Selling a Lemon Law buyback car

November 12, 2013 12:23 by Consumer Ed

Dear Consumer Ed:

I purchased a Lemon Law buyback car three years ago. I am now preparing to sell the vehicle and want to know if there is anything I need to disclose to the purchaser. 

Consumer Ed Says:

yes. After a manufacturer buys back a defective vehicle, it can scrap the vehicle or correct the defect. If the defect is corrected, the car can be sold or leased to a subsequent consumer, as it was in your case. In that event, the manufacturer must ensure that a disclosure form, the Reacquired Vehicle Notice, describing the defect is signed by the first person who purchases or leases the vehicle. The manufacturer is required to provide the Governor's Office of Consumer Protection with a copy of that signed disclosure document. The disclosure form should then be included with all documentation when that vehicle is sold in the future.

While only the manufacturer is required to provide a signed copy of the disclosure to the Governor's Office of Consumer Protection, the disclosure form should be provided in each subsequent transfer, sale or lease of the vehicle. This means that you should provide that Reacquired Vehicle Notice form to the buyer. If you no longer have the form, then please contact the manufacturer to request a copy. 

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Can a car with 1,100 miles on it be sold as "new"?

August 29, 2013 18:50 by Consumer Ed

Dear Consumer Ed:

I just bought a new car only to discover after I left the dealership that it had 1,100 miles on it. Does this constitute a used car in the state of Georgia?

Consumer Ed Says:

The number of miles the car has been driven isn't the determining factor of whether the car is legally "used" or "new".   In Georgia, a "new passenger car" is one which has never been sold at retail to the general public, meaning the car title has not been transferred.

In contrast, a "used passenger car" is one that has been sold at retail to the general public or one whose title has previously been transferred. Therefore, a dealer that has used the car as a demonstrator car can sell the vehicle as "new" even when it has been driven hundreds of miles.

So, the short answer to your question is: yes, a car that has been driven 1,100 miles may indeed still be considered a "new" car.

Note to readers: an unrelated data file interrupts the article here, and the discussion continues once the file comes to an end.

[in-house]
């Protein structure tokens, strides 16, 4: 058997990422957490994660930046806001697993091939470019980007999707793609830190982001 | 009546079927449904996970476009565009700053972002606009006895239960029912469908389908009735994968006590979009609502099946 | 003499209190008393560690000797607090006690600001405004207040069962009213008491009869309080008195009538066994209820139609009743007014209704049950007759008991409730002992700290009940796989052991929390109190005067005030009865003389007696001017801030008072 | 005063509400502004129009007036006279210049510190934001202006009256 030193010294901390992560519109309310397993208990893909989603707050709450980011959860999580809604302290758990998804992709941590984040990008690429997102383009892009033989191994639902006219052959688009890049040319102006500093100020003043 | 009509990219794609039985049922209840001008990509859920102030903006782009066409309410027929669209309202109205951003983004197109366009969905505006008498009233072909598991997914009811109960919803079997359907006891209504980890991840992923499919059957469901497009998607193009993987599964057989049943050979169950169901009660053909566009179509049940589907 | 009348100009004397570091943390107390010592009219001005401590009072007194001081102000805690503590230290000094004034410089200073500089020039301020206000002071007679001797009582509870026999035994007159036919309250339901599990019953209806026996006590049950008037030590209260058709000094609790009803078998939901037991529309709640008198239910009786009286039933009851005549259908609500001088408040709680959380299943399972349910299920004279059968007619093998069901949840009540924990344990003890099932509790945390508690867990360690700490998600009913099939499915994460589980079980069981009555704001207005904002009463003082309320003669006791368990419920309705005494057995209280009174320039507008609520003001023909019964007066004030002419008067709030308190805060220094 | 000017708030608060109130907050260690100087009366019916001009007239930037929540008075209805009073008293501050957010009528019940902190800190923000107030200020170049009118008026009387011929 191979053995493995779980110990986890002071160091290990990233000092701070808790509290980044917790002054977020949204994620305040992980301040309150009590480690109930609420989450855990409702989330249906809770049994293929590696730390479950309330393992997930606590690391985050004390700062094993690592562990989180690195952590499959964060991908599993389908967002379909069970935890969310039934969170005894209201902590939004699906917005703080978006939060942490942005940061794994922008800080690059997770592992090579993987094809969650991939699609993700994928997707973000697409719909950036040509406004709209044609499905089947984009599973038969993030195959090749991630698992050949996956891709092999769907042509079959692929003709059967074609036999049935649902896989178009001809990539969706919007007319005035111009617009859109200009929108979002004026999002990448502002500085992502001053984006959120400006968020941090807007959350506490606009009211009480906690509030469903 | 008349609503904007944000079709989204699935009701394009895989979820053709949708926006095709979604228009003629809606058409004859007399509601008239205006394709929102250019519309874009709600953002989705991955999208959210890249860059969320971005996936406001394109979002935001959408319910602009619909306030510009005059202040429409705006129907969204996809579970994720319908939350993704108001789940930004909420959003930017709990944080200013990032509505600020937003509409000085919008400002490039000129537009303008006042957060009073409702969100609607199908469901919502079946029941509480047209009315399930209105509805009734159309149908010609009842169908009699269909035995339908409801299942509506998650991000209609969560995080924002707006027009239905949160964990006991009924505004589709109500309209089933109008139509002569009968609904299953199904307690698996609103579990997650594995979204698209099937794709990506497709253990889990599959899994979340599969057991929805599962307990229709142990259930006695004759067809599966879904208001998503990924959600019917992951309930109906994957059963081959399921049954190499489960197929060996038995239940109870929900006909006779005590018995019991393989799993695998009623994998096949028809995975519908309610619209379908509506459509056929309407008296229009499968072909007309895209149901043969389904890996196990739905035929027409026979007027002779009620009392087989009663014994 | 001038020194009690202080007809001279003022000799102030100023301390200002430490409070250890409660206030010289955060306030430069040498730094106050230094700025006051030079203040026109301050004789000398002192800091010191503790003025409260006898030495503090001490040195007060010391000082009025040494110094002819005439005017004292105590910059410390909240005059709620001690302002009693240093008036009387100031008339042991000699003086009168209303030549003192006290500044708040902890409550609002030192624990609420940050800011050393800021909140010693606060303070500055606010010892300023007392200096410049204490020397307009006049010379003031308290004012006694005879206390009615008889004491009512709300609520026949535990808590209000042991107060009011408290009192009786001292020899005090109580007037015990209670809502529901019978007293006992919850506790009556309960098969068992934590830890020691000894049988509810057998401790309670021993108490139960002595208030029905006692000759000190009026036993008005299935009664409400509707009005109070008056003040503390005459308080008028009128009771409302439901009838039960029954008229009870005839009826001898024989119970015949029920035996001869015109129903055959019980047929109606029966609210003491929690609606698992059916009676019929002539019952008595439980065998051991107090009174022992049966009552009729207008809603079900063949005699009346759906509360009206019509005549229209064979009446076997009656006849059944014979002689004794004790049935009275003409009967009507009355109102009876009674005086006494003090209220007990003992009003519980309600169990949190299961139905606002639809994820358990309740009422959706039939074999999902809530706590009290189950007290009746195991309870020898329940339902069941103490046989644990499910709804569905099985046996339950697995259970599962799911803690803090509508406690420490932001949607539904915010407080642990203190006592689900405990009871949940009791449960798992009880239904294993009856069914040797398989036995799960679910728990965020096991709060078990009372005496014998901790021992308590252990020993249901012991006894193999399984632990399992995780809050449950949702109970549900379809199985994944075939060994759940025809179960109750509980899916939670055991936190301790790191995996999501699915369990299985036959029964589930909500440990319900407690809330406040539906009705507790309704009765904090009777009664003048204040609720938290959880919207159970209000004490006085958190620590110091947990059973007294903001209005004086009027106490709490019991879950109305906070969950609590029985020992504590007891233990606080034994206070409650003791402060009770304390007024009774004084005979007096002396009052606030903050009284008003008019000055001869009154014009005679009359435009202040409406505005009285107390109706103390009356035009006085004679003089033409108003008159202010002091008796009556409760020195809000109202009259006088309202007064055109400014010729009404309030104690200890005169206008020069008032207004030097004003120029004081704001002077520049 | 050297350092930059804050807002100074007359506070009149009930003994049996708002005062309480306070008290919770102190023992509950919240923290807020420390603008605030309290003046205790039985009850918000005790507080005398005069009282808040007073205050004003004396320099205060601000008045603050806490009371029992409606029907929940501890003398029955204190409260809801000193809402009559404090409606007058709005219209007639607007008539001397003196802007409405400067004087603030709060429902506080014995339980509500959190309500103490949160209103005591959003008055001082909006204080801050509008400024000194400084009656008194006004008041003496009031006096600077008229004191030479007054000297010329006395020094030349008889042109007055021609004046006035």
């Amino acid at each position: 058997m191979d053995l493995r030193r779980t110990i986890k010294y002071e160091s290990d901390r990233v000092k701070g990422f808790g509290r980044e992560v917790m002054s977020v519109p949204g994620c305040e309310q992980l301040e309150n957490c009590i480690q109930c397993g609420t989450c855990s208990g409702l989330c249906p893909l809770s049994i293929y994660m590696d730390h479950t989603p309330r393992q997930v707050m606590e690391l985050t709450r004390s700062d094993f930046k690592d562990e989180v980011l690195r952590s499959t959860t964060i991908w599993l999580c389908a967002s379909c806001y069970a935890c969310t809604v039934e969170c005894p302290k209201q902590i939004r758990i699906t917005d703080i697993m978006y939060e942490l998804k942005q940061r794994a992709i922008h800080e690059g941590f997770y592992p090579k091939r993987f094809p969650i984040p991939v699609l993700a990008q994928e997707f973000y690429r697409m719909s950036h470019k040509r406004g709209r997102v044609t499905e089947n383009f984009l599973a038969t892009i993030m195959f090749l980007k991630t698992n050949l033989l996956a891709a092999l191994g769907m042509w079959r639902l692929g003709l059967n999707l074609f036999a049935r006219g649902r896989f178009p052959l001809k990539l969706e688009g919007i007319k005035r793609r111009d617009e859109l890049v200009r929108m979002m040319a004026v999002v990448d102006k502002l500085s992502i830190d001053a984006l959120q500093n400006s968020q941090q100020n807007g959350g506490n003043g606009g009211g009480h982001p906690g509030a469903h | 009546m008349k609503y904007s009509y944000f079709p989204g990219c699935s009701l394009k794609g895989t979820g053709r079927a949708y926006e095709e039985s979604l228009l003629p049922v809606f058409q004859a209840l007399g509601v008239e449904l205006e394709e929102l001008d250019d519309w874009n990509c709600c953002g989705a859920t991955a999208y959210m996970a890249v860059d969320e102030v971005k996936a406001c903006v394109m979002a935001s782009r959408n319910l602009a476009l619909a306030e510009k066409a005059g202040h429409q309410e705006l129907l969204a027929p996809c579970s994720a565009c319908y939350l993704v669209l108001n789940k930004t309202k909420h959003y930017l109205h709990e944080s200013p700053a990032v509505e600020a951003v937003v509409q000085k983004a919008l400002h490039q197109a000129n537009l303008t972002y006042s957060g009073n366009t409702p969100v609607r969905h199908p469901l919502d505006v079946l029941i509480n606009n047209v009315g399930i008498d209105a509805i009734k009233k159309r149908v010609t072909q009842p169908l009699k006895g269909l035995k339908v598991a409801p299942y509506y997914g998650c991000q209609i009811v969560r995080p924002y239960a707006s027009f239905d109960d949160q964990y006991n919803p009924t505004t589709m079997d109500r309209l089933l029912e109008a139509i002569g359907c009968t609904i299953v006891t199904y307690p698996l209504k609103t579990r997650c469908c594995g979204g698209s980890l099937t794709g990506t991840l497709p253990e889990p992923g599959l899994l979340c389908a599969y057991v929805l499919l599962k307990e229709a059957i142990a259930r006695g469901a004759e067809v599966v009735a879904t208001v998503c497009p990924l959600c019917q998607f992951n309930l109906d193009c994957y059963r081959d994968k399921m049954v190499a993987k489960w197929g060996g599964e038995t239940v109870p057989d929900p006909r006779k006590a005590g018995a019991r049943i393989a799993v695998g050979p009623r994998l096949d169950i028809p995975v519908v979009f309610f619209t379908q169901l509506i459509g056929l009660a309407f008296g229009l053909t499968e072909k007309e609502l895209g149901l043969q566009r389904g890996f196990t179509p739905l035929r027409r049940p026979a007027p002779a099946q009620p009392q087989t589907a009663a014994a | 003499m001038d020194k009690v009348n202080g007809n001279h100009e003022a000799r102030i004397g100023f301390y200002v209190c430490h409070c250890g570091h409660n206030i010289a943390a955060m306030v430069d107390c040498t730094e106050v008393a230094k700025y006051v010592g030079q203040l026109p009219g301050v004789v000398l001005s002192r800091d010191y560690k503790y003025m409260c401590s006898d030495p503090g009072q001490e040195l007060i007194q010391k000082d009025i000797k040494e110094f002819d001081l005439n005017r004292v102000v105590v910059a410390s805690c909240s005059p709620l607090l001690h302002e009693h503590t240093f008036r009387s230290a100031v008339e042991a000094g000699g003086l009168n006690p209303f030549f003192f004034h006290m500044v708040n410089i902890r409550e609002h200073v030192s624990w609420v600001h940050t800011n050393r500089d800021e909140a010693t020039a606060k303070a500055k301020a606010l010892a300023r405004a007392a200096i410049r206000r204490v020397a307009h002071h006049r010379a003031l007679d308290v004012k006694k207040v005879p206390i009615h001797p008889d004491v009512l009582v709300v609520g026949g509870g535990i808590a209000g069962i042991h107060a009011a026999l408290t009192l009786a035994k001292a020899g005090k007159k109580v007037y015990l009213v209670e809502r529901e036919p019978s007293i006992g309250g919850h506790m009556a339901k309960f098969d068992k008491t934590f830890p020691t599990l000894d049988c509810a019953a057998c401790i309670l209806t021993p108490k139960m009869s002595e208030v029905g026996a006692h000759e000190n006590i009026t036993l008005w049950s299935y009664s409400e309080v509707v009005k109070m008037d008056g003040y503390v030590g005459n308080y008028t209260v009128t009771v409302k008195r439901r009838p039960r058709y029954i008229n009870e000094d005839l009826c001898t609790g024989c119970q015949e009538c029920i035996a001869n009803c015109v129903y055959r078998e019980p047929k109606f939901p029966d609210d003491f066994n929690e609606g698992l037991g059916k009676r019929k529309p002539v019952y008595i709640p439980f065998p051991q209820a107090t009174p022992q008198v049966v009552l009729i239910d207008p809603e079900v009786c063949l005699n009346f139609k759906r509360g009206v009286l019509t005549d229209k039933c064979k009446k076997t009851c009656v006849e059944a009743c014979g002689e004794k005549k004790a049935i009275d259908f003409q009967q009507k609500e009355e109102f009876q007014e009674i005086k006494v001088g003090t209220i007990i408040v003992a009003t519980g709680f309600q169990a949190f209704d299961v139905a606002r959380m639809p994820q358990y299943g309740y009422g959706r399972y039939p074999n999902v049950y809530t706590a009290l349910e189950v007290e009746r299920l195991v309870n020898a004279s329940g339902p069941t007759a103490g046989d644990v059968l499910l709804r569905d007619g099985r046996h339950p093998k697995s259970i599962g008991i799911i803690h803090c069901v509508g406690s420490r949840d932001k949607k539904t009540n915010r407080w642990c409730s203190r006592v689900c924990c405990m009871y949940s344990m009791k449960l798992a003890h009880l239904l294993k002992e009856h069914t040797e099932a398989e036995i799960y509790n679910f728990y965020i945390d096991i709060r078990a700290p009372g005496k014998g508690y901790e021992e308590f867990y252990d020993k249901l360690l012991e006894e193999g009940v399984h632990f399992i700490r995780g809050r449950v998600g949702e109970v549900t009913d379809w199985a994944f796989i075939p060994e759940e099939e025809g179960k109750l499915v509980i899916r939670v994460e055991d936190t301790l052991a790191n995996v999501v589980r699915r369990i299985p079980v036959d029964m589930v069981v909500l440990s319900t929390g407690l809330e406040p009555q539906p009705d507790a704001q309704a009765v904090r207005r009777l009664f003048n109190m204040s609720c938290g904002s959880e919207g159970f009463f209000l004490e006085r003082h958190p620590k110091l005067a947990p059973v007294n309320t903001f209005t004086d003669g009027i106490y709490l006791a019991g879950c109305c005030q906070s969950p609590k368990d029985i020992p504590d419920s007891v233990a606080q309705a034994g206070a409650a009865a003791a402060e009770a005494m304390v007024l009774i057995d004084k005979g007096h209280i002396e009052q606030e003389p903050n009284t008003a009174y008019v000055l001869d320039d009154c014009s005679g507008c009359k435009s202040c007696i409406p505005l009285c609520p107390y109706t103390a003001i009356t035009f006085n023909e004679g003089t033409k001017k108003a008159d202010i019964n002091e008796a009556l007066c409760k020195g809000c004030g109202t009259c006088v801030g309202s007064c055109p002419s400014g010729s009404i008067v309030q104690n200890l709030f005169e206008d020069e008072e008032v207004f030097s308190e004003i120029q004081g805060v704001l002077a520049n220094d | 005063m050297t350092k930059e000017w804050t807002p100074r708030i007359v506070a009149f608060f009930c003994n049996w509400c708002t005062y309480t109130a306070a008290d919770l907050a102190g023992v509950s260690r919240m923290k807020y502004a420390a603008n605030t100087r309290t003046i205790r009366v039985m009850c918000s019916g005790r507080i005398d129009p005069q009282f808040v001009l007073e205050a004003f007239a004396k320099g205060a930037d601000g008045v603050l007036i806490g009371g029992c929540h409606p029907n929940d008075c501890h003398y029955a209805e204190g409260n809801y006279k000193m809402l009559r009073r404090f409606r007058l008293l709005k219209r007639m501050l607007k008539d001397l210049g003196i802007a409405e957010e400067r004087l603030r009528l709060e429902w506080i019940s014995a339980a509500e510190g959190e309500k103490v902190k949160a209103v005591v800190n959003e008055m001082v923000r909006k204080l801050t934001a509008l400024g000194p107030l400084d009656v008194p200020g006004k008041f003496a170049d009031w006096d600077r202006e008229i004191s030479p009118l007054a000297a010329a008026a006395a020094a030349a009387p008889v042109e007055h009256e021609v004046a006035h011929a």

However, while a dealer can represent that cars which have been driven as employee demos are "new," the dealer cannot misrepresent the actual condition of the vehicle. For instance, a dealer can't represent a car as a "demonstrator" car unless it has in fact been used exclusively for demonstration purposes by dealership personnel. Dealers therefore cannot sell a used car as a "new" or "demonstrator" car.

Dealers must disclose the number of miles the car has been driven. A dealer must also inform potential buyers if any damage has occurred to a new car that the dealer knows about, and which costs more than 5 percent of the manufacturer's suggested retail price to repair. 

When you purchase a new vehicle that has been driven substantially before it's sold at retail, you have increased bargaining power. So, when you are shopping for a new car, you should pay special attention to the odometer disclosure. Note the number of miles already on the car, to help you determine whether you're willing to pay the purchase price, before you sign the final purchase documents.

You may also want to ask the dealer to provide an extended warranty as a concession, since the manufacturer's warranty isn't extended when the vehicle has been driven by the dealer before retail sale. You should also ask how the car was used (i.e., whether the car was driven as a demo by a salesperson or family member of the dealer, or whether it was driven by many different people) to help you decide if you're willing to buy the car, and for what price.